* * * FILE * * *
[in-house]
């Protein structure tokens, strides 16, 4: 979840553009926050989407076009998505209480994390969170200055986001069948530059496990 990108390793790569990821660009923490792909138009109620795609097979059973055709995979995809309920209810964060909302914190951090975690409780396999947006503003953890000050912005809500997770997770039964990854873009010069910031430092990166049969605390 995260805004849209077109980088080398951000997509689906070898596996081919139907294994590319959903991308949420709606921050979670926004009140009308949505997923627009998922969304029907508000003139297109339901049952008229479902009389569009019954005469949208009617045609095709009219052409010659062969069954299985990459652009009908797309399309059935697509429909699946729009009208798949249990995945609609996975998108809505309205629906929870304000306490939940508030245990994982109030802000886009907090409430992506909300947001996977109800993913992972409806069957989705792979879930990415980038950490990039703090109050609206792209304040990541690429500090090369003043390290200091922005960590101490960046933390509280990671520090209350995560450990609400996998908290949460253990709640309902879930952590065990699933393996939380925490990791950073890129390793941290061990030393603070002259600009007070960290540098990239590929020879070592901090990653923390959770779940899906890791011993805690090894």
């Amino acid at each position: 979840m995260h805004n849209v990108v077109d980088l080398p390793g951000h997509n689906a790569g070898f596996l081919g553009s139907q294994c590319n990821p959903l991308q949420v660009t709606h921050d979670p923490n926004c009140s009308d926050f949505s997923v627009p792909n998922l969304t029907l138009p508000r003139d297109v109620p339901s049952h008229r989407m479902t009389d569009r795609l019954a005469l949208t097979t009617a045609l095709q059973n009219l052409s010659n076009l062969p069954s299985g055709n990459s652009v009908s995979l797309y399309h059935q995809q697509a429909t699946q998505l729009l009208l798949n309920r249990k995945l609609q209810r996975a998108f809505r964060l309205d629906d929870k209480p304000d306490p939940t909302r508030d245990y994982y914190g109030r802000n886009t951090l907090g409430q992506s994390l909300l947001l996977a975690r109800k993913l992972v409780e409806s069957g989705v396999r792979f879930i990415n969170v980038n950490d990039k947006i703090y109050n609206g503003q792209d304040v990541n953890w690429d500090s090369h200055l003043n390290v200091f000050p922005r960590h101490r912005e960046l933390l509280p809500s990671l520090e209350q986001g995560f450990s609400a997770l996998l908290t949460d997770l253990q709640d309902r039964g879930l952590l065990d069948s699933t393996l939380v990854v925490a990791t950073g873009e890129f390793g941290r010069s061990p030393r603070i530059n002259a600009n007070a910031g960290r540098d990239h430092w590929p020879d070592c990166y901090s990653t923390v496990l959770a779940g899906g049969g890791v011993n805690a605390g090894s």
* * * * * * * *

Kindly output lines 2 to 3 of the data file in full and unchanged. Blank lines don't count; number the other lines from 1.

């Protein structure tokens, strides 16, 4: 979840553009926050989407076009998505209480994390969170200055986001069948530059496990 990108390793790569990821660009923490792909138009109620795609097979059973055709995979995809309920209810964060909302914190951090975690409780396999947006503003953890000050912005809500997770997770039964990854873009010069910031430092990166049969605390 995260805004849209077109980088080398951000997509689906070898596996081919139907294994590319959903991308949420709606921050979670926004009140009308949505997923627009998922969304029907508000003139297109339901049952008229479902009389569009019954005469949208009617045609095709009219052409010659062969069954299985990459652009009908797309399309059935697509429909699946729009009208798949249990995945609609996975998108809505309205629906929870304000306490939940508030245990994982109030802000886009907090409430992506909300947001996977109800993913992972409806069957989705792979879930990415980038950490990039703090109050609206792209304040990541690429500090090369003043390290200091922005960590101490960046933390509280990671520090209350995560450990609400996998908290949460253990709640309902879930952590065990699933393996939380925490990791950073890129390793941290061990030393603070002259600009007070960290540098990239590929020879070592901090990653923390959770779940899906890791011993805690090894």
């Amino acid at each position: 979840m995260h805004n849209v990108v077109d980088l080398p390793g951000h997509n689906a790569g070898f596996l081919g553009s139907q294994c590319n990821p959903l991308q949420v660009t709606h921050d979670p923490n926004c009140s009308d926050f949505s997923v627009p792909n998922l969304t029907l138009p508000r003139d297109v109620p339901s049952h008229r989407m479902t009389d569009r795609l019954a005469l949208t097979t009617a045609l095709q059973n009219l052409s010659n076009l062969p069954s299985g055709n990459s652009v009908s995979l797309y399309h059935q995809q697509a429909t699946q998505l729009l009208l798949n309920r249990k995945l609609q209810r996975a998108f809505r964060l309205d629906d929870k209480p304000d306490p939940t909302r508030d245990y994982y914190g109030r802000n886009t951090l907090g409430q992506s994390l909300l947001l996977a975690r109800k993913l992972v409780e409806s069957g989705v396999r792979f879930i990415n969170v980038n950490d990039k947006i703090y109050n609206g503003q792209d304040v990541n953890w690429d500090s090369h200055l003043n390290v200091f000050p922005r960590h101490r912005e960046l933390l509280p809500s990671l520090e209350q986001g995560f450990s609400a997770l996998l908290t949460d997770l253990q709640d309902r039964g879930l952590l065990d069948s699933t393996l939380v990854v925490a990791t950073g873009e890129f390793g941290r010069s061990p030393r603070i530059n002259a600009n007070a910031g960290r540098d990239h430092w590929p020879d070592c990166y901090s990653t923390v496990l959770a779940g899906g049969g890791v011993n805690a605390g090894s």